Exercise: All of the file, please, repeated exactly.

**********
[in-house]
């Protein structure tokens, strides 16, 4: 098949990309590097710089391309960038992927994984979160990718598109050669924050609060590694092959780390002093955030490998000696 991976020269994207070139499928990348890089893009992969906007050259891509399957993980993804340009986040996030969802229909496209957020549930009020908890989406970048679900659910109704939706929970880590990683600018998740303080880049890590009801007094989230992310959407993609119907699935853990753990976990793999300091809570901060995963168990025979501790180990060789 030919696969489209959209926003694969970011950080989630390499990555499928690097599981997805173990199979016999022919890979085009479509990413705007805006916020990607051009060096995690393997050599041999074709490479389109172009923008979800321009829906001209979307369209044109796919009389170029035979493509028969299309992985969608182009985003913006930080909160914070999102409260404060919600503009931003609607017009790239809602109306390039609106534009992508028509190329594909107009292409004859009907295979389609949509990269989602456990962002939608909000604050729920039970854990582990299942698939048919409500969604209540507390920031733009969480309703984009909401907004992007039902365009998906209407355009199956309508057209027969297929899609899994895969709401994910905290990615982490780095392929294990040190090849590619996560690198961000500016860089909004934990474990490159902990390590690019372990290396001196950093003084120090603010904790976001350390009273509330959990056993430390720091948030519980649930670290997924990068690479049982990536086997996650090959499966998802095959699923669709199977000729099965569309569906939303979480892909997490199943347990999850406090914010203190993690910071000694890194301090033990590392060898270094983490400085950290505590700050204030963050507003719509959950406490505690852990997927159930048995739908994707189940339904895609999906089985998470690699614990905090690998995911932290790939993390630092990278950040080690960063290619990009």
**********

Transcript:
[in-house]
């Protein structure tokens, strides 16, 4: 098949990309590097710089391309960038992927994984979160990718598109050669924050609060590694092959780390002093955030490998000696 991976020269994207070139499928990348890089893009992969906007050259891509399957993980993804340009986040996030969802229909496209957020549930009020908890989406970048679900659910109704939706929970880590990683600018998740303080880049890590009801007094989230992310959407993609119907699935853990753990976990793999300091809570901060995963168990025979501790180990060789 030919696969489209959209926003694969970011950080989630390499990555499928690097599981997805173990199979016999022919890979085009479509990413705007805006916020990607051009060096995690393997050599041999074709490479389109172009923008979800321009829906001209979307369209044109796919009389170029035979493509028969299309992985969608182009985003913006930080909160914070999102409260404060919600503009931003609607017009790239809602109306390039609106534009992508028509190329594909107009292409004859009907295979389609949509990269989602456990962002939608909000604050729920039970854990582990299942698939048919409500969604209540507390920031733009969480309703984009909401907004992007039902365009998906209407355009199956309508057209027969297929899609899994895969709401994910905290990615982490780095392929294990040190090849590619996560690198961000500016860089909004934990474990490159902990390590690019372990290396001196950093003084120090603010904790976001350390009273509330959990056993430390720091948030519980649930670290997924990068690479049982990536086997996650090959499966998802095959699923669709199977000729099965569309569906939303979480892909997490199943347990999850406090914010203190993690910071000694890194301090033990590392060898270094983490400085950290505590700050204030963050507003719509959950406490505690852990997927159930048995739908994707189940339904895609999906089985998470690699614990905090690998995911932290790939993390630092990278950040080690960063290619990009």